Date published: 2009-12-28
Rated 5 out of 5 by from Loads of Large, Meaty Tomatoes Plants did very well with the WOWs around them, beating 2 or 3, 20 degree frosts in the area. We have loads of tomatoes ripening, all of them quite large. Have harvested a couple for fresh eating, and they have a good flavor. Haven't had any problems with disease in these tomatoes, but one other variety is looking rather icky. We really like the extra lycopene packed in these beauties. Our homemade ketchup and tomato soup will be healthier than ever.
Date published: 2009-08-26
Rated 5 out of 5 by from Strong sprouter I still only have sprouted seeds, but these things seem like they will be strong growers. Started indoors in the Burpee Ultimate Growing System and by day 5 there were already 2 of these sprouted. Granted, I'm new to indoor seed starting, but that seems pretty quick. The next day I had 5 sprouted. I hope they continue to grow as virgorously as they have so far and provide some tasty, extra nutritious tomatoes.
Date published: 2009-03-31
Rated 5 out of 5 by from Excellent Choice The Health Kick tomatoes germinate easily and provide a hearty crop through the summer. My wife likes the way the taste, and I like the health benefits for men! :)
Date published: 2009-03-11
Rated 5 out of 5 by from Great Sauce Tomato I have purchased Health Kick plants from Burpee for the past couple of years and these are wonderful sauce tomatoes. I have gotten between 45 and 95 tomatoes from each plant. Since they are determinant, there are usually two major "harvests" in mid- to late-August and some lingering into September in my Zone 6 area. They are very meaty, large and fairly sweet. I have had the best success with fast-roasting seeded tomato halves with olive oil and garlic, removing the peel and pureeing. The photo is one of my tomatoes from 2008--it weighed over 13 oz!
Date published: 2009-01-06
Rated 3 out of 5 by from Terrific productivity, not such great flavor After growing Burpee Big Boy tomatoes for the past several years, I decided to try Health Kick for a change. While they produced from late summer until frost in enormous numbers, I have to admit I really didn't care for the flavor as much as the Burpee Big Boy tomatoes. I probably won't grow these again for that reason.
Date published: 2008-11-02
Rated 5 out of 5 by from Excellent tomatoes I bought these plants last year. We had an abundance of excellent, firm, smooth, juicy tomatoes in spite of our hot, dry summer. There were still blossoms and young fruit when I pulled the plants in October. These are the only sauce-type tomato I will grow in the future. My only complaint was that I had way more tomatoes than I and my neighbors could possibly use!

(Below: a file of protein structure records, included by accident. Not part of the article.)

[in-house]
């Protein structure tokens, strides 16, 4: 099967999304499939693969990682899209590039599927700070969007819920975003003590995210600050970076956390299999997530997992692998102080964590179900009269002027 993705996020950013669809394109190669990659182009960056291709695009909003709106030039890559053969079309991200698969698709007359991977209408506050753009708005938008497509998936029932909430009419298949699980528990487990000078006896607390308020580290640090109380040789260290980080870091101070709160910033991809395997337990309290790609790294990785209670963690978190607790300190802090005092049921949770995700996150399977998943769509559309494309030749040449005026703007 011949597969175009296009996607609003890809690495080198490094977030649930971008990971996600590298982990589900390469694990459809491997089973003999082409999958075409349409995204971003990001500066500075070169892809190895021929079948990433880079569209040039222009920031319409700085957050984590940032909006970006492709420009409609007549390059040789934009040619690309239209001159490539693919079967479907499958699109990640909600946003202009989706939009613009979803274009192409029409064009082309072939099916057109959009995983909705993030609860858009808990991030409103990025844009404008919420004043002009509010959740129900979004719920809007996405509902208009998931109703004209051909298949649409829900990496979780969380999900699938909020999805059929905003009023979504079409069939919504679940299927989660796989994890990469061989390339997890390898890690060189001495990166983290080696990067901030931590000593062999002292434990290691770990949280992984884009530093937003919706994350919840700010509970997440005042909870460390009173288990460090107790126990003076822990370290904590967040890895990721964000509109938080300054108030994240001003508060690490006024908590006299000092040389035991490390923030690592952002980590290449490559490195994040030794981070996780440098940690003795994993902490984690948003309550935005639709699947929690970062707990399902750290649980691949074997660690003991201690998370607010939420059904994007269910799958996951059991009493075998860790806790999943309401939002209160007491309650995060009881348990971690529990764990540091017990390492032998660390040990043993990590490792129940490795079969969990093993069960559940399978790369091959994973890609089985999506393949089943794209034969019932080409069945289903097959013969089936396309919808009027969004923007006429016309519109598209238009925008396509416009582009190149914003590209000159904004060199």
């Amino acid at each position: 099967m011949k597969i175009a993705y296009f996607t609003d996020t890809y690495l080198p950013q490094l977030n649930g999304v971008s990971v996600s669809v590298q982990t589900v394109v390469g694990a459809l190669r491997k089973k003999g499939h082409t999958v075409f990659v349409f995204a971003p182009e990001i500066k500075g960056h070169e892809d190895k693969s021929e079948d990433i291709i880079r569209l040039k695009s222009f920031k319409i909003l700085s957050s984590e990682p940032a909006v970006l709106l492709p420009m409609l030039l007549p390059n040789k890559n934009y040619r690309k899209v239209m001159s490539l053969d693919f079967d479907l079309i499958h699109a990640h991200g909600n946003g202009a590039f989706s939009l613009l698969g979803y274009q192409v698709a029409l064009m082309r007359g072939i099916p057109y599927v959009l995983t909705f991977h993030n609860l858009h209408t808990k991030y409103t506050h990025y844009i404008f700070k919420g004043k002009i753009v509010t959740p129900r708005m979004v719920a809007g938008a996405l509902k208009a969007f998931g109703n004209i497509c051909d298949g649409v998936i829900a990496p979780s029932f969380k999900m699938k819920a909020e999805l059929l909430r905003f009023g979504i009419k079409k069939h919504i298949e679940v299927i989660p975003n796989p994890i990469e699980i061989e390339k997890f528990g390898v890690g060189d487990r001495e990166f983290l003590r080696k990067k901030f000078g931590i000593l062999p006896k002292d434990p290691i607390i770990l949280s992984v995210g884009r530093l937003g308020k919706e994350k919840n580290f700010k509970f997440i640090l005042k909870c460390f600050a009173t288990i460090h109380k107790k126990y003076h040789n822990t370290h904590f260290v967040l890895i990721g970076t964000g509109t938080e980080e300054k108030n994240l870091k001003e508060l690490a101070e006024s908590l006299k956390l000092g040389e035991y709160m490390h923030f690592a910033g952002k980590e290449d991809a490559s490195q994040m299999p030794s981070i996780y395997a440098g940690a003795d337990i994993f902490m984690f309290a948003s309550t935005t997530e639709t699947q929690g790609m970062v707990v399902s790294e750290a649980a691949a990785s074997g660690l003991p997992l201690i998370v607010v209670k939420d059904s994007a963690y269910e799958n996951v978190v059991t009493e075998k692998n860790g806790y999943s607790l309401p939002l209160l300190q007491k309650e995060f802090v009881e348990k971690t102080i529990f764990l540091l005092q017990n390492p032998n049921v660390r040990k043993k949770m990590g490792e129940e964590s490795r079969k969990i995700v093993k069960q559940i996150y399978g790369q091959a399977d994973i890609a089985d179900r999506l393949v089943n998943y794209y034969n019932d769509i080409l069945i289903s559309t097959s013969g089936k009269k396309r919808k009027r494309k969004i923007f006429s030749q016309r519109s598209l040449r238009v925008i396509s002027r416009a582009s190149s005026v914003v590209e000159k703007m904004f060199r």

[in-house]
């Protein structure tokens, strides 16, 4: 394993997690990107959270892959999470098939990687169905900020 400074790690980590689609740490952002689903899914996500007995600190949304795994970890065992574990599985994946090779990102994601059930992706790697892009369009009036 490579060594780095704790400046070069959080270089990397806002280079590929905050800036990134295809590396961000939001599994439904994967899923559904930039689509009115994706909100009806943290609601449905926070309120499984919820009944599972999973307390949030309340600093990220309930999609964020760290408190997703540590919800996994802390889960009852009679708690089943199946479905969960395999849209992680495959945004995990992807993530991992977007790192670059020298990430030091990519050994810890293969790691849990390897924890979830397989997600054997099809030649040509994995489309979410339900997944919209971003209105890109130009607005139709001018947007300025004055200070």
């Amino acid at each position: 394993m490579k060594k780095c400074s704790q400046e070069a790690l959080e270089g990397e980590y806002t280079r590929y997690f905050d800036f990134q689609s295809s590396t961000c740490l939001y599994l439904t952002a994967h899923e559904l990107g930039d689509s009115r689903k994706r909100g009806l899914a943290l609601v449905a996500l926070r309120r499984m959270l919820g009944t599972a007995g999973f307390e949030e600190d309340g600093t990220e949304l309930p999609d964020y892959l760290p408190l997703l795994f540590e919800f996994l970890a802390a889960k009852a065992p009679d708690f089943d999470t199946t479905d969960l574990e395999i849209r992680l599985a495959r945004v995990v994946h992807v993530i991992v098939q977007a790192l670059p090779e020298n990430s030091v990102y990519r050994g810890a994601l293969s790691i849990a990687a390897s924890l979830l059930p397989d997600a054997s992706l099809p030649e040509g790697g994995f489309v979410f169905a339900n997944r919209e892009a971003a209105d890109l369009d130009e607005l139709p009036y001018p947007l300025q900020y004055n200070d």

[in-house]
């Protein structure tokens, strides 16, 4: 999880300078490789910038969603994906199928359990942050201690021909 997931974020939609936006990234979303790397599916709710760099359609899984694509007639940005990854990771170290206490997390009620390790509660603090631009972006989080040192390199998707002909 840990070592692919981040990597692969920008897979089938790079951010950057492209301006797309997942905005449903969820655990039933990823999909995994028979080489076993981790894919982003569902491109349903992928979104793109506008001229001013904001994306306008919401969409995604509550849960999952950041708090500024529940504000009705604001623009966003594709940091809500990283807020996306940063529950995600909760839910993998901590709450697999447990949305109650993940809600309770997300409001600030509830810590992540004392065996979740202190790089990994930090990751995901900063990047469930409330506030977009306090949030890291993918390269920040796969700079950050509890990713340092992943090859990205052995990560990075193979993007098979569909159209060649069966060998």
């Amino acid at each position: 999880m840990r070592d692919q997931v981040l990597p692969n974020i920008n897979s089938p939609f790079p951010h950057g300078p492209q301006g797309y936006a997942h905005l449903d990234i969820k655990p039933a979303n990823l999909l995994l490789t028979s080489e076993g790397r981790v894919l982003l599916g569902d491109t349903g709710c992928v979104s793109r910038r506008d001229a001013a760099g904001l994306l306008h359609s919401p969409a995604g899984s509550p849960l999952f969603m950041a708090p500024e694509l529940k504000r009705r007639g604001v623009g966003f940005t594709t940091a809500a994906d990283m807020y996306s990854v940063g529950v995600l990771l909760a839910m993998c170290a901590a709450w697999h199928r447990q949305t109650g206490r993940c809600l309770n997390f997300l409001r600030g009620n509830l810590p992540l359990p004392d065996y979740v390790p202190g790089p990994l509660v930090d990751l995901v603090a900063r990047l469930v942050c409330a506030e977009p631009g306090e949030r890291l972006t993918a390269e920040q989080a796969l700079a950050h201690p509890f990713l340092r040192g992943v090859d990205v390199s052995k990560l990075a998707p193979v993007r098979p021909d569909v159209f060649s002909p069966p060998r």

Date published: 2008-04-13
Rated 5 out of 5 by from Great Tomatoes and SO MANY! I bought these plants as seedlings from a local garden center last year. The fruit came on very early (long before my Big Boy Hybrids) and lasted all the way PAST frost. Each day I would pick 5-10 tomatoes! The flavor was a tiny bit acidic, but still excellent, despite their "roma" size, I even cut them up for sandwiches. I'd grow them again in a second.
Date published: 2008-02-29
Rated 1 out of 5 by from Tomato Out of one package of seed I planted last year, I had 4 driffrent type of tomatoes growing. The plants themselves were terrible, the fruit was alwful from these seeds.
Date published: 2008-02-09
Rated 5 out of 5 by from Good choice ! this was one of the plants in the grouping of tomatoes we purchased. The plant grew strong and healthy. There was an abundance of constant fruit right up to our just recent frost. Nice tomatoes. Plentiful. No disease.
Date published: 2007-11-11
Rated 5 out of 5 by from Excellent Producer One plant alone has provided us an abundance of tomatoes. This is my first year growing Health Kick in particular and find they are now my preference for making sauces and salsas and are excellent simply sliced in a salad on their own.
Date published: 2007-08-02
Rated 5 out of 5 by from Health Kick Tomato I grew Health Kick tomatoes last year (along with 5 other varieties) and have to rate them as one of the best of the 6. They grew well with minimum care, produced abundant fruit, and the taste was good. This year they are supplanting my old standby Roma tomatoes, because as a saladette, Health Kick is juicier and of course has the added benefit of having the highest level of lycopene. I grew my six varieties of tomatoes from seed last year. This year I plan to grow Health Kick plants from seed and also to order some plants from Burpee in order to assess which works better for me in zone 6. I am also only growing Health Kick and an heirloom slicer which Burpee does not carry. I recommend this tomato.
Date published: 2007-02-25
Rated 5 out of 5 by from Health Kick Tomato We recently moved and bought this as part of a 9 plant package from Burpee to get the garden started. Turned out to be the best of lot and one of best tomato's I have planted in last several years. Smallish tomato, but very good tasting raw with low acid, sweet taste. Plant was compact size but high yielding. Early producer. Excellent addition to garden.
Date published: 2007-02-20
Rated 5 out of 5 by from So Good it's Hard to Believe it's Good for you! Last year, living on Long Island, I purchased one of these plants and it was exceptionally good. We even made sauce that was amazing from these. They were good picked straight from the vine and better than our cherry tomatoes! This year we live in Virginia and hope it does as well!
Date published: 2006-04-05
  • y_2017, m_11, d_21, h_1
  • bvseo_bulk, prod_bvrr, vn_bulk_2.0.3
  • cp_2, bvpage2n
  • co_hasreviews, tv_1, tr_26
  • loc_en_US, sid_prod000992, prod, sort_[SortEntry(order=SUBMISSION_TIME, direction=DESCENDING)]
  • clientName_burpee